As a child I remember asking my grandpa if he ever smoked. That. Was. Wrong. If tension were a color, the room turned blistering red. And I ran out of that room to the safety of grandma (who had a secret stash of candy in the linen closet close by).
My grandfather loved me, though I learned never to ask if he had ever smoked (he did, and he apparently really wanted to forget about that habit!). My father loves me, too, though there were times I elicited degrees of wrath with my behavior. As a father who loves his children dearly, I have felt some wrath at my children’s behavior, as well. Most of these instances are directed at a behavior which must stop for the good of the child’s moral development.
Sadly, there are countless cases of “wrath” that are abusive, not corrective. There are some who view all men through a lens of heartbreaking pain and bitter sorrow. Such deep, festering wounds can often be traced back to a father, or other male authority figure who abused his position.
The truth is, we all abuse our positions because we are sinful. There have been multiple times I’ve gone to my children and asked forgiveness for having lost my temper, or snapped off a harsh word or two. I’ve had to ask my wife for forgiveness many times. Bottom line, I’m a man with a sinful nature. My wrath is seldom pure.
As a result, it’s tempting to view God only through the lens of His abundant love, mercy, forgiveness and grace. All of which are true. His mercies are many, His grace is abundant, His love exceeds our imagination. He certainly deals with us all according to His mercy.
In the same way that God’s love is pure, so is His wrath.
Interestingly, by comparison to God, we find that our love is as impure as our wrath.We link our ‘love’ to feelings. We ‘love’ people so long as they please us. We actually have a saying ‘falling out of love.’ God knows nothing of this transient, loosey-goosey love.
In the same way that God’s love is pure, so is His wrath. While we might feel a milligram of righteous wrath at some evil act, we soon hijack that wrath with our own self-righteousness and overreact in a sinful way. See, our wrath–like our love–is tied to our emotions (which tend to be self-serving and prideful). Once the spark is lit, it rages, soon bursting from the furnace and consuming everything (or at least more than we intended).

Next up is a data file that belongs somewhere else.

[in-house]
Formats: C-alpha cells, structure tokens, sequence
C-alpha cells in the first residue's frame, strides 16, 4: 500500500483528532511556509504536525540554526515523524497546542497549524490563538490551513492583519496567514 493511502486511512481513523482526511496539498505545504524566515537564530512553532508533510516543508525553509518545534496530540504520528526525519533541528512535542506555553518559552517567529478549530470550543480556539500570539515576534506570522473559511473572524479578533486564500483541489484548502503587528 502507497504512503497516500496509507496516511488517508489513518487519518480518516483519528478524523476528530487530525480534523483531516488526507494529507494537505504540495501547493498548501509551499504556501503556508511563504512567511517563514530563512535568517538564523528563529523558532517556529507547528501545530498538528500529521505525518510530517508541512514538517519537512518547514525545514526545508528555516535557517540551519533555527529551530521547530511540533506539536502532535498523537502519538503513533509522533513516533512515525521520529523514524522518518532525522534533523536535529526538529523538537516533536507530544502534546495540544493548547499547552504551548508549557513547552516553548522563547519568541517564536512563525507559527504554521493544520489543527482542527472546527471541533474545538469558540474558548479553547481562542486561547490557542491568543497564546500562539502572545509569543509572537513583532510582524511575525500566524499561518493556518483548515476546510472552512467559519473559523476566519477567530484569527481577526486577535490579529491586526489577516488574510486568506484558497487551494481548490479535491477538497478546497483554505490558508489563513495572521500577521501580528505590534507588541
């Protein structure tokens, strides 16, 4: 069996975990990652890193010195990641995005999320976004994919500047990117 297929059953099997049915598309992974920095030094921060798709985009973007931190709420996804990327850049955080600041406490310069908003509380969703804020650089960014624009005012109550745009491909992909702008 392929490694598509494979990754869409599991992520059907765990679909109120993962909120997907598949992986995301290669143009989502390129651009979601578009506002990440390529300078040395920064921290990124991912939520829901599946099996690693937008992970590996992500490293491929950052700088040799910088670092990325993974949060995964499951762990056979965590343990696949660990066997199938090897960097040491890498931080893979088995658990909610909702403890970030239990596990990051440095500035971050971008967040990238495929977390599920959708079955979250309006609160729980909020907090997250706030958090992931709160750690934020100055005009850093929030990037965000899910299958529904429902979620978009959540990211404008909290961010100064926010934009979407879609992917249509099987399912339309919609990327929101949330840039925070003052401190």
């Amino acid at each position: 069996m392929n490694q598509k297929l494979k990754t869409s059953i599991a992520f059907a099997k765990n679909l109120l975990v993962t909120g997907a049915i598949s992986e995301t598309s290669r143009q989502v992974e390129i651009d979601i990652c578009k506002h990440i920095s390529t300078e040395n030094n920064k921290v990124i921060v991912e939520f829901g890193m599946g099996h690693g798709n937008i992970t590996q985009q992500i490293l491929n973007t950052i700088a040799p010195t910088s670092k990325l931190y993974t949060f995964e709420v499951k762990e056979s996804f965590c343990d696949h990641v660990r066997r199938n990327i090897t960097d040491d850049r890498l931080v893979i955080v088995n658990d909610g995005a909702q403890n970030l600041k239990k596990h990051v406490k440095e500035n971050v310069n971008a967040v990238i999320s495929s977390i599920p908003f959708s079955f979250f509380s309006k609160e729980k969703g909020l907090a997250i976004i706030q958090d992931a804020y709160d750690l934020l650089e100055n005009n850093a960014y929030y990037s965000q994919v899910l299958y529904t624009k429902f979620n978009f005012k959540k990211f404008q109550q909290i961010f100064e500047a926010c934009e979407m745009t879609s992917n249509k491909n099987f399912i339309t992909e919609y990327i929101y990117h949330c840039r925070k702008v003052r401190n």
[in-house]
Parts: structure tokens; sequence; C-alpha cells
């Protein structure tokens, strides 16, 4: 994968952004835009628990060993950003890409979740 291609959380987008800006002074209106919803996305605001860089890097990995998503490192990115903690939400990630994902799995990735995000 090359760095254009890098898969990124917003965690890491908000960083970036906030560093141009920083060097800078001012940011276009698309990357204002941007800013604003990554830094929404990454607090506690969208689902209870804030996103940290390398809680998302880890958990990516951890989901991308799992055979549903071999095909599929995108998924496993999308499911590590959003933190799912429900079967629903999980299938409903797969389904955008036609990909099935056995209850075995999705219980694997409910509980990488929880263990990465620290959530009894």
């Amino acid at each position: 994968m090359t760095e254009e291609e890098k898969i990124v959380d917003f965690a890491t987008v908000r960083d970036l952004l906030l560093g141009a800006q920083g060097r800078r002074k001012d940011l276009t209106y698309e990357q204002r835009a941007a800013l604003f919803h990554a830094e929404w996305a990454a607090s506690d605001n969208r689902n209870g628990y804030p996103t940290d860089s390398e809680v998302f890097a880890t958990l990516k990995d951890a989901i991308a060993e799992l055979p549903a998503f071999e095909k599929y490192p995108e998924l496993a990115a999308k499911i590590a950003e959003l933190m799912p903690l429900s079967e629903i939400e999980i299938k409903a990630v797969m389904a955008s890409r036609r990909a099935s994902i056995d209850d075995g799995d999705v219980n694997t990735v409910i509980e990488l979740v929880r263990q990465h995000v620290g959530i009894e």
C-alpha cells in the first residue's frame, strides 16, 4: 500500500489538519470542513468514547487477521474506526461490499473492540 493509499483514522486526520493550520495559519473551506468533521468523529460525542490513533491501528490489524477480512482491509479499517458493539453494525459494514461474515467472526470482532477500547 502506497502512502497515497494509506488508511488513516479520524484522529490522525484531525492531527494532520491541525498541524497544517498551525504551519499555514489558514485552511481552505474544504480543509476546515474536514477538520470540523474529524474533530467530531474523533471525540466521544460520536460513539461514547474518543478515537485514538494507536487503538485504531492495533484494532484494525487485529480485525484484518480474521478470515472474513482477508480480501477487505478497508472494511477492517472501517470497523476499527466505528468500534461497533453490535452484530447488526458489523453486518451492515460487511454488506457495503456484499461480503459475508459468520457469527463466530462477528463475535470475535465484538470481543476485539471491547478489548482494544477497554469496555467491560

God’s wrath is not tied to emotion. He’s not like us. His thoughts are not our thoughts, His ways are not our ways. When He turns His wrath towards us, it is measured and just. He deals out exactly what is needed according to His purpose. We can trust this.
I’m reading through Isaiah and came across this verse:
“In overflowing anger for a moment I hid my face from you, but with everlasting love I will have compassion on you,” says the LORD, your Redeemer.” Is. 54:8
Isaiah spoke to a people who had forsaken God and were about to be taken over by their enemies. He prophesied about their suffering and spoke toward their deliverance. Remember that this book has immediate application to the people at the time. But it also has application on a larger scale to God’s true Israel, the Bride of Christ, the congregation of the redeemed, the Church.
On a personal level, this applies to each of the redeemed children of God. We do, indeed, endure the wrath of God. Except it is in small measure to what the unbelievers will face. It is also confined and brief. God is slow to anger, but quick to treat us according to His mercy. While suffering lasts for the night, joy will come with the morning.
At times, we go through things that have us in despair, like the young wife in Isaiah 54. We feel abandoned by God, forsaken when we are full of youth. We feel cast aside. Our enemies deride us as fools, forsaken by our God. Yet, out of the apparent oppression, through the thick gloom of our sorrow, the Lord rescues us. He lifts us up according to His mercy, His covenant, His grace.
Our part is to confess our sin. We can trust He is faithful and just to forgive us and cleanse us. But His mercy and grace are not dependent upon our performance. At times, we may be suffering quite apart from any obvious sin (like Job!). Other times, we may be deep in sorrow because we’ve gone astray in our obedience.
In both instances, we must humble ourselves before God, attest to His glorious character and perfect nature. If we’ve sinned, we must confess.
I like this quote from Matthew Henry:
“It is often the condition of Christian churches and of particular believers; without are fightings, within are fears; they are like the disciples in a storm, ready to perish; and where is their faith?”
We fret at so much. We begin to wonder, where’s my faith? How could God love me if I’m so faithless? We begin thinking God has led us out to the wilderness to die.
Don’t fear, He hasn’t. His overflowing wrath is for a short time, but His love is everlasting!